Eh, maybe not. There’s that whole labor negotiation thing, and one of the major arguments coming out of the owners camp is that they aren’t making enough money. It gets harder to make that case when the Worldwide Leader hands over a 40-percent increase in fees.

“It’s a good news/bad news situation for the owners,” said one insider told the New York Post. “The owners are crying poor and it’s going to strengthen the Players Association’s stance that the owners aren’t as bad off as they say they are. “The owners are, in essence, demanding that the players take an 18-percent pay cut across the board. For them to turn around and get this [money], they definitely don’t come off looking good in this.”

The deal is good news for the players, who get 60 percent of the fees. But there are a lot of players and not a lot of owners. A lot of 40 percent is much more than a little of 60 percent. Bob Kraft can cry poor all he wants, but it will fall upon deaf ears.

Enjoy these playoffs, ladies and gentlemen. It’s going to be awhile before you see NFL uniforms again.

Major League Soccer Flexes Its (Weak?) TV Muscles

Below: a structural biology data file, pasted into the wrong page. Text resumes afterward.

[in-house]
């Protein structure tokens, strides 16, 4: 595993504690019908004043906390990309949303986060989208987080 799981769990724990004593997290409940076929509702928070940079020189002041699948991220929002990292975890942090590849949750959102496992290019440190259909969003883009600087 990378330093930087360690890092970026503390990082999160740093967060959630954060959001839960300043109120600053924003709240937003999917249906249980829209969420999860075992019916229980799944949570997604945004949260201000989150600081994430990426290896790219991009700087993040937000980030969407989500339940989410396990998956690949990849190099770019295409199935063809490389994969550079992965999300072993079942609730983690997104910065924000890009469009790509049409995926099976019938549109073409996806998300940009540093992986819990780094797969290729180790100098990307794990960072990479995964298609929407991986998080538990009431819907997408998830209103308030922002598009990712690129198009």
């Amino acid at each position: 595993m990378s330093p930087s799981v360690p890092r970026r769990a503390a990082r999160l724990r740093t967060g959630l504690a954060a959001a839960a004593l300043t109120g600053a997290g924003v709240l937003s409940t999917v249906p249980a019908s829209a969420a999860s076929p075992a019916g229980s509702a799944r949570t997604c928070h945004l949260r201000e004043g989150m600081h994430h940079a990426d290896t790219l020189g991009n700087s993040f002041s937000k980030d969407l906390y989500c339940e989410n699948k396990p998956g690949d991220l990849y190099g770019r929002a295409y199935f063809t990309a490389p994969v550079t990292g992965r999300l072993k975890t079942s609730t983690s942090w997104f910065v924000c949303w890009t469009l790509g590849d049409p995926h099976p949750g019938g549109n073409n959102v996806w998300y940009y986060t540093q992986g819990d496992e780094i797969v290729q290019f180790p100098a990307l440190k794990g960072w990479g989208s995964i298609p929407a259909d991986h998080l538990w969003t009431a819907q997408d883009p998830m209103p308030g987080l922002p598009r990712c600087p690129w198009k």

Major League Soccer’s television rights deal with Fox Soccer Channel is up for renegotiation and executives want $20 million per season, an increase of almost seven times the previous deal. If struck, the deal would be a tremendous boon to MLS, which is proving financially viable as it continues to invest in infrastructure and expansion. Sports leagues, anyone will tell you, make their money on television rights.

But will FSC bite? That’s the ($20) million dollar question.

MLS seems to be asking a lot. Their Saturday night broadcasts on FSC drew just 53,000 viewers while ESPN’s audience fell 12.3 percent from the previous season. (Admittedly, ESPN has done a lot to promote the league, although Bill Simmons offered a plan to improve ratings.)

But MLS does have some leverage. Read more